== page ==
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The interaction between COVID-19 and diabetes

The interaction between COVID-19 and diabetes

People with diabetes have worse prognosis with COVID-19 infections. This review explores the potential prognostic factors underlying this clinical observation.

The syndromic nature of diabetes, multiple associated conditions (hypertension, cardiovascular diseases, obesity, a pro-inflammatory and pro-coagulative state), age, sex and ethnicity of the patients are probable multi-factorial drivers of the poor prognosis.

Further studying the reasons for worse outcomes in COVID-19 patients with diabetes, the researchers found that COVID-19 infection can precipitate acute metabolic complications through direct negative effects on the β-cell function. This review also highlights a potential mechanism for worsening outcomes in that a negative impact of COVID-19 infection on β-cell function may precipitate diabetic ketoacidosis in dysglycaemic individuals (overt diabetes, hyperglycaemia at hospital admission in patients with unknown history of diabetes, and potentially new-onset diabetes).

The biunivocal relationship between diabetes and COVID-19 might cause new onset of diabetes or sustained hyperglycaemia at hospital admission in patients infected with the COVID-19 virus. The SARS-CoV-2 (virus responsible for COVID-19) tropism for the β-cells leading to impairment of the insulin secretion could be the underlying mechanism behind the development of new onset of diabetes in the COVID-19 patients. New-onset diabetes, hyperglycaemia at admission and acute metabolic deterioration, in turn, can further worsen COVID-19 outcomes. The collective impairment of β-cell function and the inflammatory cytokine storm may further cause the worsening of the metabolic controls in patients with diabetes. Thus, to reduce the risk of metabolic complications, glycaemic control should be ensured in patients with hyperglycaemia during the hospital stay (see figure below, adapted from Apicella et al).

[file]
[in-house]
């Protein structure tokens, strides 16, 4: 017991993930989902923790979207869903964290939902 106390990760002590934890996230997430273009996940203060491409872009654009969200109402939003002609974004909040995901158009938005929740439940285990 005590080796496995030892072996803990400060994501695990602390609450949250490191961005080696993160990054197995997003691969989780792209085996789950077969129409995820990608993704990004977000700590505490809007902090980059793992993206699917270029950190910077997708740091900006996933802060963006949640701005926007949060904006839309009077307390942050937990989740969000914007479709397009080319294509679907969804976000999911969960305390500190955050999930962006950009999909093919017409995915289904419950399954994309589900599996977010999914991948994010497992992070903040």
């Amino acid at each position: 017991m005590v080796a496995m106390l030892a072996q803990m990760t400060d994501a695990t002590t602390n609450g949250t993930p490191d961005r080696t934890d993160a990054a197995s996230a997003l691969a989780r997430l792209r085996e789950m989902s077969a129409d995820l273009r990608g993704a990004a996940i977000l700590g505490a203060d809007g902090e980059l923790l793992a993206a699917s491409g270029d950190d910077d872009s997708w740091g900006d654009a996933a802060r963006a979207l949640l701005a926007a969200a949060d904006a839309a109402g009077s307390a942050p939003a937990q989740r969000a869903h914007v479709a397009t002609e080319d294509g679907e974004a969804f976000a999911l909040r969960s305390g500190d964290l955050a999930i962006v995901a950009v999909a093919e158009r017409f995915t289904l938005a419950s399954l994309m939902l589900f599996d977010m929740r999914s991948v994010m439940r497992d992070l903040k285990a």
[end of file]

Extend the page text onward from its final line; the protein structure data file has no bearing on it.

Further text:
Synopsis of the reciprocal effects of diabetes and COVID-19

"The potential negative impact of diabetes and its chronic complications indicates once more to optimize glucose control in subjects with diabetes."

Dr. De Cosmo

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Editorial Board

Image
Dr. Salvatore A. De Cosmo's image

Dr. Salvatore A. De Cosmo

Head of Unit of Internal Medicine and Endocrinology, Scientific Institute “Casa Sollievo della Sofferenza” San Giovanni, Rotondo, Italy
,
Image
Dr. Juan José Gorgojo Martínez's image

Dr. Juan José Gorgojo Martínez

Head of Department of Endocrinology and Nutrition, University Hospital Fundación, Alcorcon, Madrid, Spain
,
Image
Dr. Patrick Holmes' image

Dr. Patrick Holmes

General Practitioner, St. George's Medical Practice, Darlington, UK

Editorial Board

Image
Dr. Salvatore A. De Cosmo's image

Dr. Salvatore A. De Cosmo

Head of Unit of Internal Medicine and Endocrinology, Scientific Institute “Casa Sollievo della Sofferenza” San Giovanni, Rotondo, Italy
Image
Dr. Juan José Gorgojo Martínez's image

Dr. Juan José Gorgojo Martínez

Head of Department of Endocrinology and Nutrition, University Hospital Fundación, Alcorcon, Madrid, Spain
Image
Dr. Patrick Holmes' image

Dr. Patrick Holmes

General Practitioner, St. George's Medical Practice, Darlington, UK

Publication under Spotlight

COVID-19 in People With Diabetes: Understanding the Reasons for Worse Outcomes

Lancet Diabetes Endocrinol
2020;8:782-792.

Authors: Matteo Apicella, Maria Cristina Campopiano, Michele Mantuano, Laura Mazoni, Alberto Coppelli and Stefano Del Prato

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